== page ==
The NFL catch rule has issues, but Steelers' 'survive the ground' call was right

Charles LeClaire/USA TODAY Sports

There have been way too many controversial reversals of touchdowns in the NFL this season.

What happened Sunday night at Heinz Field wasn't one of them.

Pittsburgh Steelers tight end Jesse James absolutely, positively did not catch the game-winning touchdown against the New England Patriots. The catch rule, as we all know and hate it, declares clearly that a player going to the ground while making a catch must maintain control of the ball throughout the process of going to the ground.

When you watch the play, you see James diving for the ball. As he lunged across the goal line, the ball fell to the ground. Before James could gain possession, Patriots defensive back Duron Harmon dove on his back to render him down and the play over.

Very clearly and simply, James did not maintain control of the ball throughout the process. The play was not much different from the infamous ruling involving Dallas Cowboys receiver Dez Bryant in the 2014 playoffs.

Here's how it appears in the NFL rulebook:

"A player who goes to the ground in the process of attempting to secure possession of a loose ball (with or without contact by an opponent) must maintain control of the ball until after his initial contact with the ground, whether in the field of play or the end zone. If he loses control of the ball, and the ball touches the ground before he regains control, there is no possession.

"A player is considered to be going to the ground if he does not remain upright long enough to demonstrate that he is clearly a runner."

As the NFL has explained it, the catch rule provides officials a "bright line" for adjudicating possession, and thus a catch. The way the rule is written, James did not have possession even though the ball crossed the plane with his hands securely around it. As NFL senior vice president of officiating Al Riveron said Sunday night in a later narration of the play, James "loses control of the football, and the ball touches the ground prior to him regaining control."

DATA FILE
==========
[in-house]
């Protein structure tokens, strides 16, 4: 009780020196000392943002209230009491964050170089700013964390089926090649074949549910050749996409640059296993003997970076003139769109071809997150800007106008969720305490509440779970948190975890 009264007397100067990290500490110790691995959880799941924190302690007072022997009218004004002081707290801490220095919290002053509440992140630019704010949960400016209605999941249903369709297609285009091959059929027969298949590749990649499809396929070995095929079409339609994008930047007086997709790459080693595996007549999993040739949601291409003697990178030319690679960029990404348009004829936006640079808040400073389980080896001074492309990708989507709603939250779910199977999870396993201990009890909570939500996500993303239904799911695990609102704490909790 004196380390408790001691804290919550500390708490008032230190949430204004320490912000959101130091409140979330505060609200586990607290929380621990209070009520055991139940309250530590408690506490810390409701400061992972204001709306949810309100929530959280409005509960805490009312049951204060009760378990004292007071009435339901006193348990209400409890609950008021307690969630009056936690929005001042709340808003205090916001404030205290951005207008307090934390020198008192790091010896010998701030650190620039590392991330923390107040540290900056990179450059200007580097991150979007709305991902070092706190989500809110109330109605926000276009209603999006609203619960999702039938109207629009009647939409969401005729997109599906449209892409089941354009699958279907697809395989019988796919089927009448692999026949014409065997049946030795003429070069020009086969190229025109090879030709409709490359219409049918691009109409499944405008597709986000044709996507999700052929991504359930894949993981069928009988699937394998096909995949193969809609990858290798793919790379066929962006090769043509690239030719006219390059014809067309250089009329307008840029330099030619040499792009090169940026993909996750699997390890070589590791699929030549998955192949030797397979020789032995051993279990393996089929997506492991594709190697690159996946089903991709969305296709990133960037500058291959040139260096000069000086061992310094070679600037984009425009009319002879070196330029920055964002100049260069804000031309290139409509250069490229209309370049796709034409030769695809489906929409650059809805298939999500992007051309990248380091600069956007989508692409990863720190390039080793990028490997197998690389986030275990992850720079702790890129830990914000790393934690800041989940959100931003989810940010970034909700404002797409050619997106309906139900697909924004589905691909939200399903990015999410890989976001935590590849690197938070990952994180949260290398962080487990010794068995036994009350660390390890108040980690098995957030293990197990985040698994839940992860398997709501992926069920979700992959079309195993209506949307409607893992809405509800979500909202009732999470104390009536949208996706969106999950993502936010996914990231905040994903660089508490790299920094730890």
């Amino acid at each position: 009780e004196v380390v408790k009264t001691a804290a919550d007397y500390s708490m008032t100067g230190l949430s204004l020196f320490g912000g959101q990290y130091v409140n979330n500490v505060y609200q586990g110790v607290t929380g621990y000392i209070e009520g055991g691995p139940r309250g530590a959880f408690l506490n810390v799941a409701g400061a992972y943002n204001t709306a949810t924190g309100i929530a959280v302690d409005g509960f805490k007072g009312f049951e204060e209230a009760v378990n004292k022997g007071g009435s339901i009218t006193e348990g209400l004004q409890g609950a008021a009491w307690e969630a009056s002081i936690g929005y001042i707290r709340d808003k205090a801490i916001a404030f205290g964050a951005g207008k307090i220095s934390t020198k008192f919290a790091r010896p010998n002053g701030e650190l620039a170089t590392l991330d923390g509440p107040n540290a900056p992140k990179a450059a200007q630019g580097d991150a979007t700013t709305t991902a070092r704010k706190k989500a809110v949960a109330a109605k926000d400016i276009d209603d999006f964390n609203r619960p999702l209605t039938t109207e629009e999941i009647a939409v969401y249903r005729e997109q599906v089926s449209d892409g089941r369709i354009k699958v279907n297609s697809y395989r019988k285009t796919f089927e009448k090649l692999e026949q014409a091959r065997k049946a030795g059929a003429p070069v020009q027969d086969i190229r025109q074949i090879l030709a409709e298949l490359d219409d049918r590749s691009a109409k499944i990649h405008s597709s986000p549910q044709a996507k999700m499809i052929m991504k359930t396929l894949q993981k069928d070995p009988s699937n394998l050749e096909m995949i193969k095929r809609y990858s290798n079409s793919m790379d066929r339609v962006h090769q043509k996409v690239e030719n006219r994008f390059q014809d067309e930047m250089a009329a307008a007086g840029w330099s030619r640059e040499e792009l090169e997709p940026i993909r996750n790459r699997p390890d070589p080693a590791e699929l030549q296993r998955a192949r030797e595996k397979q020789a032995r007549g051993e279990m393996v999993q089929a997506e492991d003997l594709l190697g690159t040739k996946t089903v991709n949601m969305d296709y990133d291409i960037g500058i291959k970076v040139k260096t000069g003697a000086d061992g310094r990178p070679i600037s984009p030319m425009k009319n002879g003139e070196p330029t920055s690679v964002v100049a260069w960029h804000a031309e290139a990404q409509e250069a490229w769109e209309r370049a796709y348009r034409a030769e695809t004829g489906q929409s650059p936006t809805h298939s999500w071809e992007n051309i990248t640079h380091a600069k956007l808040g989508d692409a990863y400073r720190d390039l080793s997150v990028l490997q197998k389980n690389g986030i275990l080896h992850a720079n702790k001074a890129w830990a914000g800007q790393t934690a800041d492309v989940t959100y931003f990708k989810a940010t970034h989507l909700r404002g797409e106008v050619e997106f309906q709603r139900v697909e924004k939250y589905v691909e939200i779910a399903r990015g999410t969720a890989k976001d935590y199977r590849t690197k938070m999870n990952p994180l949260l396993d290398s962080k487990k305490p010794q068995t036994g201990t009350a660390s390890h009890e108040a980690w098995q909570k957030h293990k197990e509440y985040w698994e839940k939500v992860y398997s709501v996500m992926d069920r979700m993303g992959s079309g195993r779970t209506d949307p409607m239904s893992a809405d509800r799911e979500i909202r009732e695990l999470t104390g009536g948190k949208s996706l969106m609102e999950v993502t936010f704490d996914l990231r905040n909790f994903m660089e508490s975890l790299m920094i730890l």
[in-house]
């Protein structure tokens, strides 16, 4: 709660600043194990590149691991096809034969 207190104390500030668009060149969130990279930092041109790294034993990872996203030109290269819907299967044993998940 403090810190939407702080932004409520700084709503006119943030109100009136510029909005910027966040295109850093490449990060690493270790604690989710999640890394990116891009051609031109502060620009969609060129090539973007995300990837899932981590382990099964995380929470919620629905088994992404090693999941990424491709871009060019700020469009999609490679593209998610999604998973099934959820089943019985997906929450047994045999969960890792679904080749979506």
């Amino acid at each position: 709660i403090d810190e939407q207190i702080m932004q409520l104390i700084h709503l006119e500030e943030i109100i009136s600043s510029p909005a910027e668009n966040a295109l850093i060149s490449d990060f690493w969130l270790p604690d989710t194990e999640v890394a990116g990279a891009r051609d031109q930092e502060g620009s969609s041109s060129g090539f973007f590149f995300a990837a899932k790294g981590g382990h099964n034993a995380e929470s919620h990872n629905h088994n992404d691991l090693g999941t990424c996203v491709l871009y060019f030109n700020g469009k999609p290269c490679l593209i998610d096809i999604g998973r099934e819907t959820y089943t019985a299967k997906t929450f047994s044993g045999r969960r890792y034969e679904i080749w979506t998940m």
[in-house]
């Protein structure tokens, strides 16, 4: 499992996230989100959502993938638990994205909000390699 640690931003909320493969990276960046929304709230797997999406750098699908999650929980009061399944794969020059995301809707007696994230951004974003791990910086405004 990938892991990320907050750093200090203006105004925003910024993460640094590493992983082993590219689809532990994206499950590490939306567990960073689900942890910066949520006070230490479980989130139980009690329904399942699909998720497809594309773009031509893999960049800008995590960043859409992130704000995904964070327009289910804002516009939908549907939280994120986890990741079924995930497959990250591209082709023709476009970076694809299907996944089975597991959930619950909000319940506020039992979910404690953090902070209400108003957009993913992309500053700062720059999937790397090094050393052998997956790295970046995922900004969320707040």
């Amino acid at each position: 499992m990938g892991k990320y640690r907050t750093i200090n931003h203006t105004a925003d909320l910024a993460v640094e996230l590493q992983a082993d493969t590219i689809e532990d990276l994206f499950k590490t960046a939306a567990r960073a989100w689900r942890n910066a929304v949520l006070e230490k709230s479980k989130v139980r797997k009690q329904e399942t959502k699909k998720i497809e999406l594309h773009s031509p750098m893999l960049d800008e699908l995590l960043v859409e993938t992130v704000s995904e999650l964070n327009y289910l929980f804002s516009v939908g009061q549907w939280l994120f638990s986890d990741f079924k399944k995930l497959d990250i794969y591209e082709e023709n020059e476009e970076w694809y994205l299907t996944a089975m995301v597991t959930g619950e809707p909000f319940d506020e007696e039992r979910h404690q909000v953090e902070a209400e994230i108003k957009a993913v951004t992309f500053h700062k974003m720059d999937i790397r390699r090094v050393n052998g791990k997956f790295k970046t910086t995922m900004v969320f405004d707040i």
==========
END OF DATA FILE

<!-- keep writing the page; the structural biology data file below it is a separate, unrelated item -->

I know that sounds crazy. All I can tell you is how the NFL thinks about it. The league's competition committee sees the current rule as the only way to be consistent on possession when a player is going to the ground.

The only real alternative is to redefine a catch to any instance where a player has the ball securely in his hands and is satisfactorily in bounds. The NFL has resisted this change at every turn, however, for two reasons.

First, some "process" plays that are currently ruled incomplete would transform to a catch and a fumble. Second, it would add a much greater degree of subjectivity for officials who would have to determine when a ball is securely in a receiver's hands. Do you want officials being left to define "secure" at live speed, and in cases when the ball subsequently gets loose?

When judging the outcomes and weighing the possibilities, the NFL has decided it will swallow a handful of incomplete rulings every season that defy the eye test -- in exchange for avoiding the subjectivity and additional fumbles.

I hate, as much as you, that the AFC's home-field advantage might be determined by (1) replay review and (2) the catch rule. This instance was a perfect storm where officials needed video to confirm that a counterintuitive rule would negate a play that should have passed everyone's eye tests. It was only a matter of time before circumstances came together to bring us what we saw Sunday night, but I don't see a simple way out of it. Want credit for a catch? Then hold on to the ball. So it goes.